Here’s a brief pre-Lenten reflection with quotes from Pope Benedict XVI’s reflections on Lent.
The Apostle to the Gentiles, in the Letter to the Philippians, expresses the meaning of the transformation that takes place through participation in the death and resurrection of Christ, pointing to its goal: that “I may come to know him and the power of his resurrection, and partake of his sufferings by being molded to the pattern of his death, striving towards the goal of resurrection from the dead” (Phil 3: 10-11). Hence, Baptism is not a rite from the past, but the encounter with Christ, which informs the entire existence of the baptized, imparting divine life and calling for sincere conversion; initiated and supported by Grace, it permits the baptized to reach the adult stature of Christ.
Baptism for Pope Benedict is the act of encountering Christ. It is a religious rite, but it is a lifestyle, it informs the way we live today it speaks through our lives and into God’s future for us. Baptism infills us with the grace to pursue Christ as we should and to take our places in Him, for Him and through Him.
In fact, the Church has always associated the Easter Vigil with the celebration of Baptism: this Sacrament realizes the great mystery in which man dies to sin, is made a sharer in the new life of the Risen Christ and receives the same Spirit of God who raised Jesus from the dead (cf. Rm 8: 11). This free gift must always be rekindled in each one of us, and Lent offers us a path like that of the catechumenate, which, for the Christians of the early Church, just as for catechumens today, is an irreplaceable school of faith and Christian life. Truly, they live their Baptism as an act that shapes their entire existence.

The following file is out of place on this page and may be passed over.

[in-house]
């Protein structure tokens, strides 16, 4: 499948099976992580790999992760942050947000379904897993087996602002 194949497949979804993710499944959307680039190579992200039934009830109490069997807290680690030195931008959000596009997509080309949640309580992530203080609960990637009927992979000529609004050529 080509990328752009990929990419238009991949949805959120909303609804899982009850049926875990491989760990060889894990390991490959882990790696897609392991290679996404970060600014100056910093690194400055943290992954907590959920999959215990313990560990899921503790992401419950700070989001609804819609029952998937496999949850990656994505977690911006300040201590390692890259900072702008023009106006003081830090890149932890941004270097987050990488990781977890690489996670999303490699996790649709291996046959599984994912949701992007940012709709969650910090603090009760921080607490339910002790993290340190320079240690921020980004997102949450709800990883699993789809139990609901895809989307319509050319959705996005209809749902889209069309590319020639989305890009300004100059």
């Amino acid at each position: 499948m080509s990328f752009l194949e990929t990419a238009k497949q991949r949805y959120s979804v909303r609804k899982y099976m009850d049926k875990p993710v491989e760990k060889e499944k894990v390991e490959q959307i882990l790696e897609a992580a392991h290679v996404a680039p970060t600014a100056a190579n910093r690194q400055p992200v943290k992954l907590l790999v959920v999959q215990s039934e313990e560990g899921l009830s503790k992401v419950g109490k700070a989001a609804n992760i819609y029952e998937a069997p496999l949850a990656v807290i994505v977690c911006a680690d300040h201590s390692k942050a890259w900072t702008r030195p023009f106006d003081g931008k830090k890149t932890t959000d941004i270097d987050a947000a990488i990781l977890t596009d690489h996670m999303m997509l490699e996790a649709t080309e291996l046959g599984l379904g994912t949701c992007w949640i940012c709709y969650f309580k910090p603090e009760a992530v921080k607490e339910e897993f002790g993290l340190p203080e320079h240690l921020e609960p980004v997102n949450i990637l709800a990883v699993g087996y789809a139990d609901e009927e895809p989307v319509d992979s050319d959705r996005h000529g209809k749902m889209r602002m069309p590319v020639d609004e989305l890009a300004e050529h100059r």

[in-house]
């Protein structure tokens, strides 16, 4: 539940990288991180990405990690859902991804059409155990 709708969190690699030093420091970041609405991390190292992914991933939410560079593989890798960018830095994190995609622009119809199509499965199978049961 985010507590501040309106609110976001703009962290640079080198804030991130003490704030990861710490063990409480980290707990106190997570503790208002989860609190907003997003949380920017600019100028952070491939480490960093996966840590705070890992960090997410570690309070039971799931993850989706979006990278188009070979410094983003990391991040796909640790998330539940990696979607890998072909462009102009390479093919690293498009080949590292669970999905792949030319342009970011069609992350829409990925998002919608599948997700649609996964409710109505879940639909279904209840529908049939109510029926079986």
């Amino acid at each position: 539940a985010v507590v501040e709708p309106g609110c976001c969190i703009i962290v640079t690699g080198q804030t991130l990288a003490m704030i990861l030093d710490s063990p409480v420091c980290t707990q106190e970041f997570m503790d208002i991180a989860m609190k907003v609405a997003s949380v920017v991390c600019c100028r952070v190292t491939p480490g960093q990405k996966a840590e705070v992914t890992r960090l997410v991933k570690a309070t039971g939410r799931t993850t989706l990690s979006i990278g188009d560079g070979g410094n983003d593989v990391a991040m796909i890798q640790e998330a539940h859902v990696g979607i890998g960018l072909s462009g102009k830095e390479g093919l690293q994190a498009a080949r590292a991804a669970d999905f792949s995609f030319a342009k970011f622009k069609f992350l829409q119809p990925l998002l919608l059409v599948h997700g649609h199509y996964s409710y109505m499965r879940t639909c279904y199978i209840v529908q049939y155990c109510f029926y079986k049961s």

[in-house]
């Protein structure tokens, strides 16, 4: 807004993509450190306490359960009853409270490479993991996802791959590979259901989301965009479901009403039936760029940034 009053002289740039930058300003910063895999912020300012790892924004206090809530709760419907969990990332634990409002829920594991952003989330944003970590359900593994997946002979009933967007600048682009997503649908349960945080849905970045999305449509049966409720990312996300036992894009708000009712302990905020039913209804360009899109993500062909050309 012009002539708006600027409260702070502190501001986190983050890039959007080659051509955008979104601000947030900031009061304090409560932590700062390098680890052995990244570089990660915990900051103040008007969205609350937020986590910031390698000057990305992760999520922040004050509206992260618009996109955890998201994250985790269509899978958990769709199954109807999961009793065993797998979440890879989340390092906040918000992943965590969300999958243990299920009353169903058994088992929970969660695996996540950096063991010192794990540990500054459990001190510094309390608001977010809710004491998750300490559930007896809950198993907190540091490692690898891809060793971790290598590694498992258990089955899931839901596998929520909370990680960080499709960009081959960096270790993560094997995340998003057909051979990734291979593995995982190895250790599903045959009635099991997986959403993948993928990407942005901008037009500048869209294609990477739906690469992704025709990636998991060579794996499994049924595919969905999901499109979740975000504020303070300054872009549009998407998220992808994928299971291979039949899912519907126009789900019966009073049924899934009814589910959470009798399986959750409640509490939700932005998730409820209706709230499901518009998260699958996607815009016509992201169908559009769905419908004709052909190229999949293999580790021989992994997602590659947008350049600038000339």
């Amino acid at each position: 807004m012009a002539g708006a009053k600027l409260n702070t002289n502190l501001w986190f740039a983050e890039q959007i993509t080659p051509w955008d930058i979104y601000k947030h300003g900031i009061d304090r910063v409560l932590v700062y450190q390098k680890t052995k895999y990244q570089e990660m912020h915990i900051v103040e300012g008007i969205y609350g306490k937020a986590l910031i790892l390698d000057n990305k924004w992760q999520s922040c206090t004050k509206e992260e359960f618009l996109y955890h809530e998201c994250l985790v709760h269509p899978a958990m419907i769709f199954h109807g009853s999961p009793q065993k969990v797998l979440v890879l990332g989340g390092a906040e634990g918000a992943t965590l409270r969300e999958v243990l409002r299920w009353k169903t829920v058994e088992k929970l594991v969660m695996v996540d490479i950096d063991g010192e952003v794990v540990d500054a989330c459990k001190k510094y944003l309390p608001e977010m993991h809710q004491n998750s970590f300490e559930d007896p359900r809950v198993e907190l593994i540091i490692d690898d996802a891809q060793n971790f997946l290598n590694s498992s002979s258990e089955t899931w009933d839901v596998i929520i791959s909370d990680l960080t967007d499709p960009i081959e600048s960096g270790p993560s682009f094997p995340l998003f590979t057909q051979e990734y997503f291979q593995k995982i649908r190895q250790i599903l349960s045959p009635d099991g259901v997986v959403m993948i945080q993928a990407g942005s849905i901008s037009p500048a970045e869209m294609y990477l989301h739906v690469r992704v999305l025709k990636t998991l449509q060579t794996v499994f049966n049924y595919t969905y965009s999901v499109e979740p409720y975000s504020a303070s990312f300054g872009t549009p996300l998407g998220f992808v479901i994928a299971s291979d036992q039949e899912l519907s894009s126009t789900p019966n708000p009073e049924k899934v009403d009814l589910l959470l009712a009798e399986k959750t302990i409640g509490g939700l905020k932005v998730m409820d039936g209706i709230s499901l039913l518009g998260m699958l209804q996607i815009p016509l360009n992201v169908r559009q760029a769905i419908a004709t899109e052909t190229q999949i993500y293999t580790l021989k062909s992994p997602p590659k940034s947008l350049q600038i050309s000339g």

We renew our baptismal promises pretty often at my parish, when we have baptisms and such, and yet…how can we forget the compelling power of the waters cleansed by the life of Christ so that we might become as He is? Lent is the pilgrim’s path for all the Church. We remember we are visitors, not aligned with any government, save the Vatican, and not aligned with the systems of power and the darkness of the world.
Lent is a time that offers candidates like me a chance to come deeper into the faith, and offers other Catholics the path to be disciples. Lent is ultimately a season for discipleship. Discipleship, as Bonhoeffer taught, and as the Church has taught for millennia, is costly.
This coming Sunday, our gospel will be a trial for us, as we will see the temptation of Our Lord. But we should do as this past Sunday encouraged us and take the Gospel and the Law to heart, so that we might have them as a sign. Then, we can have a proper meditation, so that when temptation comes, we too may answer in some form, “Man does not live on bread alone.”